Impressive and effective.
How about hiring a Dutch Engineering firm experienced in storm surges and floods and dikes and multiple rivers exiting from their territory into the North Sea? This was a question asked of me, not surprisingly, by a Dutch native who moved to Canada as a 10 year old in 1954.
They have 3 rivers which exit into the North See, the Meuse/Maas, the Schelde, and the Rhein/Rijn, and have to manage both coastal waters to maintain fishing and the shellfisheries while keeping the North Sea its storms and its surges under control.
They are also very adept at creating dikes and channels which neither are undermined nor over-topped by the results of both off coastal, and inland storms. Since I was born in 1946 I have a group of National Geographics as gifts from that year that discuss Holland's problems when the Germans flooded their land with sea water. They're still the most densely populated country in Europe, and they have a very successful economy, despite the cost of their sea defenses. Surely, something on the Dutch model makes sense for Louiiana and the Mississippi, and I wouldn't expect it to be any larger or more complex than the Dutch model.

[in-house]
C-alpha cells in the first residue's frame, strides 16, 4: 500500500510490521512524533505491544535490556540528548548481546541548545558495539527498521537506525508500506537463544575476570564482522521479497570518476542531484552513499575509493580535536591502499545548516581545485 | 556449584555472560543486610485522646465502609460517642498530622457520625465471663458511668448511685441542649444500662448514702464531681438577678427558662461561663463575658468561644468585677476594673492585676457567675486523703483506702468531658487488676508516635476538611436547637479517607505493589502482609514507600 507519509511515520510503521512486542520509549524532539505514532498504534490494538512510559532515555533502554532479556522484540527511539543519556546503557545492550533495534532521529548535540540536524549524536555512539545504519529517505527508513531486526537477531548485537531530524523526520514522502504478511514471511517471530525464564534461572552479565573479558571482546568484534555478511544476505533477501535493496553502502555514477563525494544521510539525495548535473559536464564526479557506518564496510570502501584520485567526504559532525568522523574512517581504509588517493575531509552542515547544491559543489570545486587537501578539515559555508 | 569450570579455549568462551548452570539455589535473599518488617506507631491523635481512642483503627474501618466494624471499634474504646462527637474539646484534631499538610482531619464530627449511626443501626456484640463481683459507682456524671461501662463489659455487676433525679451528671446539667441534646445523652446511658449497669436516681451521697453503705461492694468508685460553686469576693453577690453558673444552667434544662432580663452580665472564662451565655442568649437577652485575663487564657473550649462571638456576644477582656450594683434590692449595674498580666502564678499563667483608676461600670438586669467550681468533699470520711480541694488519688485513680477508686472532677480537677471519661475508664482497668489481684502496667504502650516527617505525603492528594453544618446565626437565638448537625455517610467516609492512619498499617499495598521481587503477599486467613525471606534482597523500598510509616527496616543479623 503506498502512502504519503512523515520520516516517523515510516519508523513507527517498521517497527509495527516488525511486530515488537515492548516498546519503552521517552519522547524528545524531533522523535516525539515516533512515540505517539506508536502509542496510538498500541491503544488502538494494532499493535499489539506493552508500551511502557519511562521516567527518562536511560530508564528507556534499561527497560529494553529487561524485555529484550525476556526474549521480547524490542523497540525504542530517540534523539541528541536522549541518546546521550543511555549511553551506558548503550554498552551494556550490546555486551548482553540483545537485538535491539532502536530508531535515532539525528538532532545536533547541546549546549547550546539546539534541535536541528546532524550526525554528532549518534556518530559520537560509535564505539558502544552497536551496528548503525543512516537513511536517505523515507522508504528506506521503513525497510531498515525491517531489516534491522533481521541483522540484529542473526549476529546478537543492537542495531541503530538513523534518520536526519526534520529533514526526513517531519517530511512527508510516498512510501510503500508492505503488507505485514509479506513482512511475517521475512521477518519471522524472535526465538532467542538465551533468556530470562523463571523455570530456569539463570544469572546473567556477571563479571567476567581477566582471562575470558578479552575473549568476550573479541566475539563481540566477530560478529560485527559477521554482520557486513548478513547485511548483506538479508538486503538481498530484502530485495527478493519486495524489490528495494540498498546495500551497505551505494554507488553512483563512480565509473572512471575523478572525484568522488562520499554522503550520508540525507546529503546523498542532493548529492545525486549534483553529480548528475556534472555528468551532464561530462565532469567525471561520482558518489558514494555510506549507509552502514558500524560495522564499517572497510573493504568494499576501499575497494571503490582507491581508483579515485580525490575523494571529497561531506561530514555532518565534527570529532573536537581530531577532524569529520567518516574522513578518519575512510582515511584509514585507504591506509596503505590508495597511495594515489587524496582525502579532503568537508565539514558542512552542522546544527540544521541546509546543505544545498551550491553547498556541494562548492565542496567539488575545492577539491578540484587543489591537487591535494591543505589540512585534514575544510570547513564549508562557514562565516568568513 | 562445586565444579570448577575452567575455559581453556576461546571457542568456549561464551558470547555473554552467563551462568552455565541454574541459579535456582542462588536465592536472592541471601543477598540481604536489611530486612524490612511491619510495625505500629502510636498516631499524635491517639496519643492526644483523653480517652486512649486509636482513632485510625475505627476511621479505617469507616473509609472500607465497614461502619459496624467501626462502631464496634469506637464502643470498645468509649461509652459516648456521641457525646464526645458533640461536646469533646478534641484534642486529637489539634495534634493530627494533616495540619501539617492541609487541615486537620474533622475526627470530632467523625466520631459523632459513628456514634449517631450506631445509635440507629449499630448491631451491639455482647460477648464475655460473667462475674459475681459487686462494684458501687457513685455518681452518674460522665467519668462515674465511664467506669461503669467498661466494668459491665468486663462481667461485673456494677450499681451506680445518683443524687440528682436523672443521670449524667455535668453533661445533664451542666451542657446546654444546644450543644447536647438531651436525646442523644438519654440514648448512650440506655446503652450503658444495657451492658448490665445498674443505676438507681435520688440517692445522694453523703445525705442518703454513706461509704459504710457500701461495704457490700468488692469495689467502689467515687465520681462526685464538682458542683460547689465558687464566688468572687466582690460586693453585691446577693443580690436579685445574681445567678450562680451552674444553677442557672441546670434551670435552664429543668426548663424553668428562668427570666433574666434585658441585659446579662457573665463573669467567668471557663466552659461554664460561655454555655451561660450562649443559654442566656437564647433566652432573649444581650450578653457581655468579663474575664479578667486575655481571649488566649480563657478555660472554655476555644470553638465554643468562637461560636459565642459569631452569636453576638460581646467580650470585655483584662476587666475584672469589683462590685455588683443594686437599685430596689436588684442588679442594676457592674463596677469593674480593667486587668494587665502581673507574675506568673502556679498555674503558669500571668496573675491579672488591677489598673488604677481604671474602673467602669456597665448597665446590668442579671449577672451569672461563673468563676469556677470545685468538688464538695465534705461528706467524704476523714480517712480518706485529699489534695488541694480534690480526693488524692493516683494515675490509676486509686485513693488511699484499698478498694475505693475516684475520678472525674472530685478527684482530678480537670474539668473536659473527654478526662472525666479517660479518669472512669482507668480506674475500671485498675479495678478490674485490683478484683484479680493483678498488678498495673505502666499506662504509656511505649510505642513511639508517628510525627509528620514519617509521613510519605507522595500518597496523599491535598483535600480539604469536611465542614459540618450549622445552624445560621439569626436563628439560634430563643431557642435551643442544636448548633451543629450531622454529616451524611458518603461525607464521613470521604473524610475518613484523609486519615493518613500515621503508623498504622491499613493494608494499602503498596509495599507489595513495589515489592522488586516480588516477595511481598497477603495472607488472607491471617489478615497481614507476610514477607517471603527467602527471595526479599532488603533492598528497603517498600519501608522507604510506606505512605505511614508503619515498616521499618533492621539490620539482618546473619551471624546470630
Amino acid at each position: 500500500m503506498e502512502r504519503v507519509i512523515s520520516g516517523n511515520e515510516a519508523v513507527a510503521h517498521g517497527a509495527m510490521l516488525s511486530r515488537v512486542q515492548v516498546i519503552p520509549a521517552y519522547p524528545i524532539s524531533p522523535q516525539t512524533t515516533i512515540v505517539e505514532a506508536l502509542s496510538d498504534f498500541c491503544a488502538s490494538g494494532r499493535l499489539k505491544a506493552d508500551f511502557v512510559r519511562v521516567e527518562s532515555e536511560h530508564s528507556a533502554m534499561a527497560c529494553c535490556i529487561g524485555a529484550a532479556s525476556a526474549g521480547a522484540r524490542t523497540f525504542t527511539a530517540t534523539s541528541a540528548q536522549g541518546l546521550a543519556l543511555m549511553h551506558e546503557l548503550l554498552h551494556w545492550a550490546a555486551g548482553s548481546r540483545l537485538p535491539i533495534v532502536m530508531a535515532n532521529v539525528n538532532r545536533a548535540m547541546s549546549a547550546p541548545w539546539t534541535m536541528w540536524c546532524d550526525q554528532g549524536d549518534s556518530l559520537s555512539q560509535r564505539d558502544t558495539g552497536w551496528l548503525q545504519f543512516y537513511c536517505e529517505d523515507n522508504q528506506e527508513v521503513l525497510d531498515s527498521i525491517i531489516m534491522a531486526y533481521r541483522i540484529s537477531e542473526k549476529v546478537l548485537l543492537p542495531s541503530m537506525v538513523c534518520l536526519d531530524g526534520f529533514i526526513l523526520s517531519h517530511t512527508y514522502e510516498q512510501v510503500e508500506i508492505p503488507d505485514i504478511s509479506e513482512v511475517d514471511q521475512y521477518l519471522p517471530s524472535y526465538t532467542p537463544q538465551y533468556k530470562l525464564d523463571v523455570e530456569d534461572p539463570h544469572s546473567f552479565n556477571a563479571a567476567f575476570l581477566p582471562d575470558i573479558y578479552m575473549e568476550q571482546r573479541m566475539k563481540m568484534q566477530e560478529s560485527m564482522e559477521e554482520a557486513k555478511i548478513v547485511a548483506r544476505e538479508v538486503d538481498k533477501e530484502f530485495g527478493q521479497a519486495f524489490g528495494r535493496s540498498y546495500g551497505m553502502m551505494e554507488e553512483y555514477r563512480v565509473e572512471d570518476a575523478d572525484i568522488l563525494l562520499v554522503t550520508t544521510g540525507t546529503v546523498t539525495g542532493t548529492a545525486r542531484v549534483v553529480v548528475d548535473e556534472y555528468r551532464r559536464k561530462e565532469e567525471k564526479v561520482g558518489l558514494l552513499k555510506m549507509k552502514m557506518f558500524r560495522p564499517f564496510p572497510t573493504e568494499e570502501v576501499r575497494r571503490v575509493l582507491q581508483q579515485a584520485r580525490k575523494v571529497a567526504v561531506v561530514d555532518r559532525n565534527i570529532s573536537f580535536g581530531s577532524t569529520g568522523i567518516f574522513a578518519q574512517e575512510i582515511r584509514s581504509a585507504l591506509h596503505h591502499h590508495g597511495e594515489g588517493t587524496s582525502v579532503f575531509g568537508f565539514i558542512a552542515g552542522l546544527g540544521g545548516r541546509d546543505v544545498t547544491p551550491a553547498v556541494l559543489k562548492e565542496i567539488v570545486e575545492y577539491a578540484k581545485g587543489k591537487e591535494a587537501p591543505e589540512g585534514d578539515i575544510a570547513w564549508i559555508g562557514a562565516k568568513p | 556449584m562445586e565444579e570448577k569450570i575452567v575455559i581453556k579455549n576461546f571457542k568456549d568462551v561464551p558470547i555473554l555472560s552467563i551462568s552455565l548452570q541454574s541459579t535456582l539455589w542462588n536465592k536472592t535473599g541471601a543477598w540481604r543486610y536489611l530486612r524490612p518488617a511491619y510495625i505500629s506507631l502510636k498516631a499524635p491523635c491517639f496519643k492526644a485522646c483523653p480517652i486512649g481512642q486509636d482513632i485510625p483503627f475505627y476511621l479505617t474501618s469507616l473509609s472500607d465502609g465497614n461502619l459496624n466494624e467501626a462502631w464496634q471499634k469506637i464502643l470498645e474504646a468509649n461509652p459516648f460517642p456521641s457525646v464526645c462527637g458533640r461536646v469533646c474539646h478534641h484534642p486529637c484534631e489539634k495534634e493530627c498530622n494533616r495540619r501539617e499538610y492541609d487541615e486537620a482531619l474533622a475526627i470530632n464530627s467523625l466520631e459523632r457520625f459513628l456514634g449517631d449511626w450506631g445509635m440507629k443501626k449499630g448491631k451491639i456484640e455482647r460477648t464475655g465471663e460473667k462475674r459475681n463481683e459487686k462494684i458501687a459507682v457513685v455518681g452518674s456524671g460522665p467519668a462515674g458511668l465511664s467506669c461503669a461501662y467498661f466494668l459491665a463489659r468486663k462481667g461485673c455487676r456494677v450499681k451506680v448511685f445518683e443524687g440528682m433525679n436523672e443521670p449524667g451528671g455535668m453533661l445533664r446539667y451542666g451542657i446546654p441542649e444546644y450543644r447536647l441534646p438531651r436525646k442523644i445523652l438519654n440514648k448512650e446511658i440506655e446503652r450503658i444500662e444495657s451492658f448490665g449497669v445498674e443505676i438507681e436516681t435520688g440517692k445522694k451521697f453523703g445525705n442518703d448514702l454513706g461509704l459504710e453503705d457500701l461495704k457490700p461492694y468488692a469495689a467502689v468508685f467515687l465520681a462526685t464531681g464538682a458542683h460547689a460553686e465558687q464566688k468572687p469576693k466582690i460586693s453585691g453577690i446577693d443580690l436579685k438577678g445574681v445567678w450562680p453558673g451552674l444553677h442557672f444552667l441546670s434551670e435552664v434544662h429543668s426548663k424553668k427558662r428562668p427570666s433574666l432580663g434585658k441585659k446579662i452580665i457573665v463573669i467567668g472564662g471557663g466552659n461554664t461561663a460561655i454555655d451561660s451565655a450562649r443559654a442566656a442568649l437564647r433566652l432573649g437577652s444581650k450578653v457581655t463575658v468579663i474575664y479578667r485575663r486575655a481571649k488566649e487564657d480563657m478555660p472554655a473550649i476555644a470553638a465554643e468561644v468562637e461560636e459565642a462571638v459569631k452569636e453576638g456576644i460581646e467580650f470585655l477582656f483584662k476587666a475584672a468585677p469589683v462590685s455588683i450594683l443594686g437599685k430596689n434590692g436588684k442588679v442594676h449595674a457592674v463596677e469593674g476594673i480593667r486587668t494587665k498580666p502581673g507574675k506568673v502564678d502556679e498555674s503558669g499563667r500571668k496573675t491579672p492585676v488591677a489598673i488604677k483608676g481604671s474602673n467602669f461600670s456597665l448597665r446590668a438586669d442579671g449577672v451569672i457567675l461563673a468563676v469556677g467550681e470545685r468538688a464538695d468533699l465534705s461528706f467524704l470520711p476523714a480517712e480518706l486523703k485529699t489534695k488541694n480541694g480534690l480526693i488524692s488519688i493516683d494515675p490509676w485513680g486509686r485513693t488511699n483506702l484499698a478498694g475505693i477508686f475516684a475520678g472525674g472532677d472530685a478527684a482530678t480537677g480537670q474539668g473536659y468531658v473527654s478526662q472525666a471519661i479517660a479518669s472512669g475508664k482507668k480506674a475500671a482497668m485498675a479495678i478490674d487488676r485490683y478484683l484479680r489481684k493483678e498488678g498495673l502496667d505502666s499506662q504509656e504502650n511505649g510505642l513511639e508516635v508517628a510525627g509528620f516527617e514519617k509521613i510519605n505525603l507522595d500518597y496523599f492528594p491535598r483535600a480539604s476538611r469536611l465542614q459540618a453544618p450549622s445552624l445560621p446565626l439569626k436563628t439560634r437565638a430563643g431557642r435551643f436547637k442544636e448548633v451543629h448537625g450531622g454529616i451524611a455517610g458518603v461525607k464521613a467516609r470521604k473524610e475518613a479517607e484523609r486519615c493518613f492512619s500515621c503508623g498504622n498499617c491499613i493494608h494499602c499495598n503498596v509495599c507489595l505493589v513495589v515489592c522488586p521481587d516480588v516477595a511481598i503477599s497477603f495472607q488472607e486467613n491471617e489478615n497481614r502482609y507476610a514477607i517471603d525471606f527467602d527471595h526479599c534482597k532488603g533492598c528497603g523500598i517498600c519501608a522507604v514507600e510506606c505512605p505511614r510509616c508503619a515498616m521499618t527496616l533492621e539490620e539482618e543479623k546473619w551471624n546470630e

The Dutch I am informed have created not a break water, but an undersea artificial reef made out of concrete tetrahedra which breaks up the storm surge about 1/2 a mile off shore the way the old islands and bayous used to. Average fishing ships just run right over it because it is 8 feet below the water, Regular heavy shipping from Antwerp, Amsterdam and Rotterdam is funnelled out through apertures which can be blocked very quickly rather the way the Thames barrier functions to prevent storm surges in the Thames.
Just a thought, what do you think??